The New York Times reviewed The Righteous Mind.
Here’s another website Haidt is involved with, civilpolitics.com, where he offers suggestions on how to have, well…more civil politics!
Visit his UVA lab home page.
Thursday, 5/3: Lena Dunham
You must have heard about it, because even prior to its debut about three weeks ago, Lena Dunham’s Girls was the season’s most buzzed-about new show. Often called a response to Sex in The City, and airing on the same network (HBO), the Brooklyn-set Girls follows the after-college lives of four young 20-something women—in particular, Hannah Horvath, played by Dunham herself. Two years after graduation, Lena is still stuck in an unpaid internship. Now, her fed-up parents have finally cut her loose, with her mom in particular refusing to support her any longer. Whether or not you feel sympathy for Hannah will probably depend on your age and economic circumstances. Should mom and dad support this maybe, could-be “voice of her generation?” Or, does mom deserve, as she shouts in frustration, her “f*%$g house by the lake”?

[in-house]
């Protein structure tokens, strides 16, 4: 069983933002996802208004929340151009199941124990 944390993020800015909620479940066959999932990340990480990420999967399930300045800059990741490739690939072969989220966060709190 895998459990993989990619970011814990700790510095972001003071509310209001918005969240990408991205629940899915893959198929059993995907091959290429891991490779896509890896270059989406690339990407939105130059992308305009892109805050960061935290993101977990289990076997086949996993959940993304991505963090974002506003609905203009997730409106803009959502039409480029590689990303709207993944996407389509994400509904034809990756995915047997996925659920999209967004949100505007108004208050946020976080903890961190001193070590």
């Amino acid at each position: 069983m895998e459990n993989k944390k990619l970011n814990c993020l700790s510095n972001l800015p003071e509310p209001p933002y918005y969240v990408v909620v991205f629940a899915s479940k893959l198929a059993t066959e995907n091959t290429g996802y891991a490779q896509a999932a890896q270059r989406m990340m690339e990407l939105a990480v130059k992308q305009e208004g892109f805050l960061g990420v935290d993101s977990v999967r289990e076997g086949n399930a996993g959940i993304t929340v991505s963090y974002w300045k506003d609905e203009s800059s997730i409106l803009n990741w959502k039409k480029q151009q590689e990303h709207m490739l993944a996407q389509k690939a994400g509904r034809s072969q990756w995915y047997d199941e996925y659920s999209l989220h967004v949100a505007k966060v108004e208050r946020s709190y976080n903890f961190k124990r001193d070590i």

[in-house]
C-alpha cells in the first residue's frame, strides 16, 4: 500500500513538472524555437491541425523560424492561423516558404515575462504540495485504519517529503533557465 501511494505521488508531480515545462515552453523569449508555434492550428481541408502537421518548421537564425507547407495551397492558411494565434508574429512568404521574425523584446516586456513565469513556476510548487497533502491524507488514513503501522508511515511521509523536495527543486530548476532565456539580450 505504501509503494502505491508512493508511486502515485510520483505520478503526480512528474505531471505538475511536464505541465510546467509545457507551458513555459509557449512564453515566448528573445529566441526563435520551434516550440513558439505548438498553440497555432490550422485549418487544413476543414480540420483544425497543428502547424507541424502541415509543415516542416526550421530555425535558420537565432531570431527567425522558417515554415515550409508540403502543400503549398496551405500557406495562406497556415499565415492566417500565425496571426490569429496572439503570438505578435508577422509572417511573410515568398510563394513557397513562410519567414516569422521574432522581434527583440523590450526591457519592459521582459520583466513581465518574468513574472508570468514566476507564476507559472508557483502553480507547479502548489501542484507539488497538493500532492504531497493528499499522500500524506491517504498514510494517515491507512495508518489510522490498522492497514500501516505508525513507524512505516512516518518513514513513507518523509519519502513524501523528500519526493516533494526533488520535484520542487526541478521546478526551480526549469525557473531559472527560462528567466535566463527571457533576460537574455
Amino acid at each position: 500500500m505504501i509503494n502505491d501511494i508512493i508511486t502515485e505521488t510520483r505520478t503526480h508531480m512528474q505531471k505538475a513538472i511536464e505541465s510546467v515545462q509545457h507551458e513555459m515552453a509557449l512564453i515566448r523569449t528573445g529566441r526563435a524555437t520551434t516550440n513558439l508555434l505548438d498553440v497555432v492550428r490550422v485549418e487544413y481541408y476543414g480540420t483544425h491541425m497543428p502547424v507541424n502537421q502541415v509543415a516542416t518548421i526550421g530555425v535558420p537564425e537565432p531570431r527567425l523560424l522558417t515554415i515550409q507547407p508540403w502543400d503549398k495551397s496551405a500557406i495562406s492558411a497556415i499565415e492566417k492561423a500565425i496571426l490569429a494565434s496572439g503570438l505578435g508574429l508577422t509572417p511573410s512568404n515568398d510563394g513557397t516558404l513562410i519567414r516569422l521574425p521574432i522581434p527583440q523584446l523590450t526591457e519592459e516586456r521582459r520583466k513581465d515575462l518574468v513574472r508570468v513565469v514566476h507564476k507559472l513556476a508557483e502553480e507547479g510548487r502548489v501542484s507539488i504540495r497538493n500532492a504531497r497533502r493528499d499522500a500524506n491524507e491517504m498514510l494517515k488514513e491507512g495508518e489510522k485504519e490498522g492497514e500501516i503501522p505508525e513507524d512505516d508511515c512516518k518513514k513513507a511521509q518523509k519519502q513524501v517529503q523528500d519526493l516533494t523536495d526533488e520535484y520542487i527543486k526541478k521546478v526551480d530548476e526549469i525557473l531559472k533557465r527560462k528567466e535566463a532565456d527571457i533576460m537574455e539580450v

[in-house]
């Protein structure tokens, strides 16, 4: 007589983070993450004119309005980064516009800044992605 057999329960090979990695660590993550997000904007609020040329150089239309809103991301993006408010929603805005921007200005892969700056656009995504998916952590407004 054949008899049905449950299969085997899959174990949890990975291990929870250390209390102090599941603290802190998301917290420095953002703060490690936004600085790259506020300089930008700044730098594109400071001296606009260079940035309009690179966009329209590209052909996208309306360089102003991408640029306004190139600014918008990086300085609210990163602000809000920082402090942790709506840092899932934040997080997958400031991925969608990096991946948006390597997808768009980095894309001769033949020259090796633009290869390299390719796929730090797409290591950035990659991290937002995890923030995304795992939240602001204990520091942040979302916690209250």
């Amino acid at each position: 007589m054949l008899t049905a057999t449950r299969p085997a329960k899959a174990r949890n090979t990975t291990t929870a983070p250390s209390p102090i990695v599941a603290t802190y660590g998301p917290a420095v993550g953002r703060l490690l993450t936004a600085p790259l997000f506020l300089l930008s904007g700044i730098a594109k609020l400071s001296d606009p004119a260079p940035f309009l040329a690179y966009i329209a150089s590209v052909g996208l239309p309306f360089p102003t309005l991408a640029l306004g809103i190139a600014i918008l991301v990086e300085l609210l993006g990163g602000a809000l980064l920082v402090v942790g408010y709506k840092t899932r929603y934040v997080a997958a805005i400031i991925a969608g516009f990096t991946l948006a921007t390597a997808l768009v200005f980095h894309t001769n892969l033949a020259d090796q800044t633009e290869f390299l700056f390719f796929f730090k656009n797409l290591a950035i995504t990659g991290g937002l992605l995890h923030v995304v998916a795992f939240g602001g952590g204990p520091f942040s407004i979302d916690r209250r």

What makes Dunham so amazing is that she is not just the star of the show: at only 26, she is its creator and writer, as well. (Judd Apatow is the executive producer.) It’s hard enough for any woman to become a show runner, but to do it at such a young age is almost unprecedented. Plus, as people never tire of mentioning, she is not conventionally beautiful; in particular, Dunham’s body is heavier than that of most contemporary starlets. Given that she has to take her clothes off in a number of scenes, she has definitely earned a reputation for being both brave and uncompromising.
Dunham comes by her artistic interests naturally: her mother, Laurie Simmons, is an artist and photographer and her father, Carroll Dunham, is a painter. (Many of the actresses she’s chosen as her co-stars have similarly stellar family backgrounds, including Allison Williams, daughter of Jon’s man-crush and NBC newscaster Brian.) In 2010, Lena Dunham made her first splash with a film called Tiny Furniture, which won Best Narrative Feature at the South by Southwest festival. She made it while still a student at Oberlin.
I’ve seen the show and often find it clever, though the all-whiteness of it is rather bothersome. I’d hate to think that women of Lena’s/Hannah’s age never venture beyond their own race for friendship.
Read an article on her in Marie Claire.
Baba Wawa (that’s Barbara Walters to you) interviewed her!